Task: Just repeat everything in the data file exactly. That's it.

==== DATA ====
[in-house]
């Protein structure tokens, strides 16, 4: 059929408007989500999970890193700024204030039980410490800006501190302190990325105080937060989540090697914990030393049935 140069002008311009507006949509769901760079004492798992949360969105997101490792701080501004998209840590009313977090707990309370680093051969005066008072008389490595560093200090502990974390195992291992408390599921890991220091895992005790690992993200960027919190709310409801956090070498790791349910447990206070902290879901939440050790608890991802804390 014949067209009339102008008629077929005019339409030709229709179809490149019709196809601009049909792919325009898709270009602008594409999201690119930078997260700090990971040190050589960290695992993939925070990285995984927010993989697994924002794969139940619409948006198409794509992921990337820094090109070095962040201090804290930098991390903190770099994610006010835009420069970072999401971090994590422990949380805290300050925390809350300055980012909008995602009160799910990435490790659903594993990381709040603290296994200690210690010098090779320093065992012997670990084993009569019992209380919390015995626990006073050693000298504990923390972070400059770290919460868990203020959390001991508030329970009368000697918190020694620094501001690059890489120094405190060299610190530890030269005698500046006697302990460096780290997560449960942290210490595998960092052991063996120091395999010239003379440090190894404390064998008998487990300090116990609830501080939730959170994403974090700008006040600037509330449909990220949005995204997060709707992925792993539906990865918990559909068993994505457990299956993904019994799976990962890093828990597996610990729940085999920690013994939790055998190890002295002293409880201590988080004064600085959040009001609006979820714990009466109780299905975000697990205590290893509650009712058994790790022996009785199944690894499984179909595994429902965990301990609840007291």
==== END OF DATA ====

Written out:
[in-house]
């Protein structure tokens, strides 16, 4: 059929408007989500999970890193700024204030039980410490800006501190302190990325105080937060989540090697914990030393049935 140069002008311009507006949509769901760079004492798992949360969105997101490792701080501004998209840590009313977090707990309370680093051969005066008072008389490595560093200090502990974390195992291992408390599921890991220091895992005790690992993200960027919190709310409801956090070498790791349910447990206070902290879901939440050790608890991802804390 014949067209009339102008008629077929005019339409030709229709179809490149019709196809601009049909792919325009898709270009602008594409999201690119930078997260700090990971040190050589960290695992993939925070990285995984927010993989697994924002794969139940619409948006198409794509992921990337820094090109070095962040201090804290930098991390903190770099994610006010835009420069970072999401971090994590422990949380805290300050925390809350300055980012909008995602009160799910990435490790659903594993990381709040603290296994200690210690010098090779320093065992012997670990084993009569019992209380919390015995626990006073050693000298504990923390972070400059770290919460868990203020959390001991508030329970009368000697918190020694620094501001690059890489120094405190060299610190530890030269005698500046006697302990460096780290997560449960942290210490595998960092052991063996120091395999010239003379440090190894404390064998008998487990300090116990609830501080939730959170994403974090700008006040600037509330449909990220949005995204997060709707992925792993539906990865918990559909068993994505457990299956993904019994799976990962890093828990597996610990729940085999920690013994939790055998190890002295002293409880201590988080004064600085959040009001609006979820714990009466109780299905975000697990205590290893509650009712058994790790022996009785199944690894499984179909595994429902965990301990609840007291």